Written on a rainy summer afternoon just four miles from my home in a local café with a free wi-fi service.
At a recent conference I was describing how mobile devices would become even more indispensable if fitted with an accelerometer and other sensors, when I was challenged.
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So I described how a mobile phone could be transformed into a pointing device. To dispel the evident scepticism, I recounted an experience of about two years ago when I saw the first mobile phone combining GSM with GPS, a compass, and an accelerometer.
When I stood in the street, the phone knew where I was and in which direction it was pointing. When flicked towards a building like the White House or the Washington Monument, it said so.
At the time I thought this could be the start of a development thread that could well be profound - and I still believe it is.
The ageing population in the West is going to need a lot of electronic support, and I suppose that will soon include me too.
So how about wearing a mobile phone that records your every movement? The behaviours recorded would represent a reasonably regular daily pattern.
Out of bed at 7am, walk to the kitchen for breakfast, read the newspaper, and go for a constitutional at 9am, visit a coffee shop at 10.15am, and so on through the day. I'm sure you get the idea.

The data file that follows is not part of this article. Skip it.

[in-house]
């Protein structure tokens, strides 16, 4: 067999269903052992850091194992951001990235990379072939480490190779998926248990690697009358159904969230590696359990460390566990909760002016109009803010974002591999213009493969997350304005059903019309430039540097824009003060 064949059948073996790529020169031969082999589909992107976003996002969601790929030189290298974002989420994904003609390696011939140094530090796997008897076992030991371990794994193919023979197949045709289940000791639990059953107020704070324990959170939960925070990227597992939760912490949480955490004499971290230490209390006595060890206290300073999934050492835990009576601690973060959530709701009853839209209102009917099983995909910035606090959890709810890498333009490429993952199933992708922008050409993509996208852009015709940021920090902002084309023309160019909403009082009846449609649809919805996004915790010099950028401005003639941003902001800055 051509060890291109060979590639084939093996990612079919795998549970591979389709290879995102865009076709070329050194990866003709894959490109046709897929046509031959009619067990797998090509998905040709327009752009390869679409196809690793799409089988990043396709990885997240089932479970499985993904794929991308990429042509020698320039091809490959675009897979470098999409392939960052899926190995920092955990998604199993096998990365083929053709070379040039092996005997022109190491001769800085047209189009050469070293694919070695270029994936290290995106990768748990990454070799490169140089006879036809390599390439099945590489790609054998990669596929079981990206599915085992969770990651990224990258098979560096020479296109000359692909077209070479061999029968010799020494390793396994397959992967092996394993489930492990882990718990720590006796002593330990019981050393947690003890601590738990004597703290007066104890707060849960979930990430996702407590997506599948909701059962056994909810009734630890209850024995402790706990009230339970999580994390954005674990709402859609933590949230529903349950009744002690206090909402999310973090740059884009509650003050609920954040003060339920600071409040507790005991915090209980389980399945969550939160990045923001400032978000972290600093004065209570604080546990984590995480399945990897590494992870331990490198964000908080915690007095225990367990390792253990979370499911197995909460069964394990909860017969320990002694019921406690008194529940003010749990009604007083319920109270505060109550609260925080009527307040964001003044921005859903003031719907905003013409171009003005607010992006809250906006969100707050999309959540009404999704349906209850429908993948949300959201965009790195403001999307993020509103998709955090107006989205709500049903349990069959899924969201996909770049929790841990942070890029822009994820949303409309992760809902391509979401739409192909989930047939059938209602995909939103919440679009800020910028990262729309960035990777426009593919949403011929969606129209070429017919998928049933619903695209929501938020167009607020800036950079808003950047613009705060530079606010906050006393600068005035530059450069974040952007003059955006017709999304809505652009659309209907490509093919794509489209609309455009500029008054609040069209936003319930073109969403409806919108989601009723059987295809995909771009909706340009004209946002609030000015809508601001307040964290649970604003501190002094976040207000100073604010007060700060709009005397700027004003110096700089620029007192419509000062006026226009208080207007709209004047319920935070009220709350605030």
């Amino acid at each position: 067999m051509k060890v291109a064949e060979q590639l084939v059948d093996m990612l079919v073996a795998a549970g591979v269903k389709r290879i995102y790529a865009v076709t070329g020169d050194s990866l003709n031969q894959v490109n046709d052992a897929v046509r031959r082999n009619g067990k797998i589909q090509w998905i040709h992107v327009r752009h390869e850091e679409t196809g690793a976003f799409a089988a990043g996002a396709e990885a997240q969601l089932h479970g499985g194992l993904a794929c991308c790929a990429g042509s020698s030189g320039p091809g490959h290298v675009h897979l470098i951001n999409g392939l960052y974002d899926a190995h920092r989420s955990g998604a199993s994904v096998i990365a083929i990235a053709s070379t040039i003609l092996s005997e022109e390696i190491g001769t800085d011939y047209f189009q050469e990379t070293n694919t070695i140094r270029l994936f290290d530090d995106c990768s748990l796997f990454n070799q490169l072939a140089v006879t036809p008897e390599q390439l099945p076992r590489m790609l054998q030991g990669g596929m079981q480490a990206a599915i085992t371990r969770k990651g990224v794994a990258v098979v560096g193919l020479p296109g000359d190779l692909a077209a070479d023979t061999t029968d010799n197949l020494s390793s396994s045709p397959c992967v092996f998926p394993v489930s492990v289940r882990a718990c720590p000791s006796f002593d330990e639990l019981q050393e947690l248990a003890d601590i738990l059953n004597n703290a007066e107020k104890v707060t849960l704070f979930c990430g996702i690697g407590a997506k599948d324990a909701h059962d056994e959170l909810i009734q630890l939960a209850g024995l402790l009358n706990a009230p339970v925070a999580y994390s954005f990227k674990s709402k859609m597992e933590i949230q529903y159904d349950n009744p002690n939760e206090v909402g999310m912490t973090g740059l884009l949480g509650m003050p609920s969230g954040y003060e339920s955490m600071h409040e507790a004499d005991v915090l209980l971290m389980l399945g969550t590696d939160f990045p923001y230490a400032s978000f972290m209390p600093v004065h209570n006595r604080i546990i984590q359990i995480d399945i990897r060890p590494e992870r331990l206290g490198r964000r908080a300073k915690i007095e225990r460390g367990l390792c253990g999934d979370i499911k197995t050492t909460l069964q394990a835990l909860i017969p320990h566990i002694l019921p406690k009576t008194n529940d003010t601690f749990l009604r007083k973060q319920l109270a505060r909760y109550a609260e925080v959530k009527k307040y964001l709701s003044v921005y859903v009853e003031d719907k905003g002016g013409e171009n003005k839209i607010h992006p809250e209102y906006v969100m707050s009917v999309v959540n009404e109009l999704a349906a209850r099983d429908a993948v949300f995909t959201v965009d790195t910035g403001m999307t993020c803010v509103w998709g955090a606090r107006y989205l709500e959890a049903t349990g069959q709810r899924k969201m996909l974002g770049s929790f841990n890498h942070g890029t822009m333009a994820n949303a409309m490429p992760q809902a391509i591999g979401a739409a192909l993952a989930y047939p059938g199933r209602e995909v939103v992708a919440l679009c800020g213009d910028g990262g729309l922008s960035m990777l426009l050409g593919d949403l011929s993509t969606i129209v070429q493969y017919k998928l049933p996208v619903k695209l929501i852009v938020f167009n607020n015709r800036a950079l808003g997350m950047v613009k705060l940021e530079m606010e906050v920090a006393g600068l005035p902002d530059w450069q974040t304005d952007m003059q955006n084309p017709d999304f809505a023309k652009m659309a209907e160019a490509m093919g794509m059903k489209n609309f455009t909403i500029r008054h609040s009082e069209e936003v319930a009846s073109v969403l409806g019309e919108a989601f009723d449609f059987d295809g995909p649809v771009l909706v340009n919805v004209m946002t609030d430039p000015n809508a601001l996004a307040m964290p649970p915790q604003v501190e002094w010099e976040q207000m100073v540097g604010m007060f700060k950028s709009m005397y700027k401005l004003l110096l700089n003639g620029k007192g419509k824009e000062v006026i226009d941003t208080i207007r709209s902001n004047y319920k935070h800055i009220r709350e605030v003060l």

What happens if you are not up and about as usual, and especially if you are not mobile in any way? Your alarm sounds.
If you don't respond, you get a phone call on your mobile, which is followed by one on your fixed line should you remain unresponsive. Ultimately a visit by a relative, neighbour or residential warden could be triggered.
Seems to me a really cheap solution that we could all easily afford. Should we wander off and get lost, or God forbid, have an accident or stroke, the alarm would be raised and we would be located quickly.
I would just ask the sceptics to mull this over and then try to imagine the additional implications for every profession and every industry.
Lone workers and people at physical risk spring to mind but then again so does the games industry. A mobile Wii would be really something, and so would air pressure and pollution measurements.
Peter Cochrane is an engineer, scientist, entrepreneur, futurist and consultant. He is the former CTO and head of research at BT, with a career in telecoms and IT spanning more than 40 years.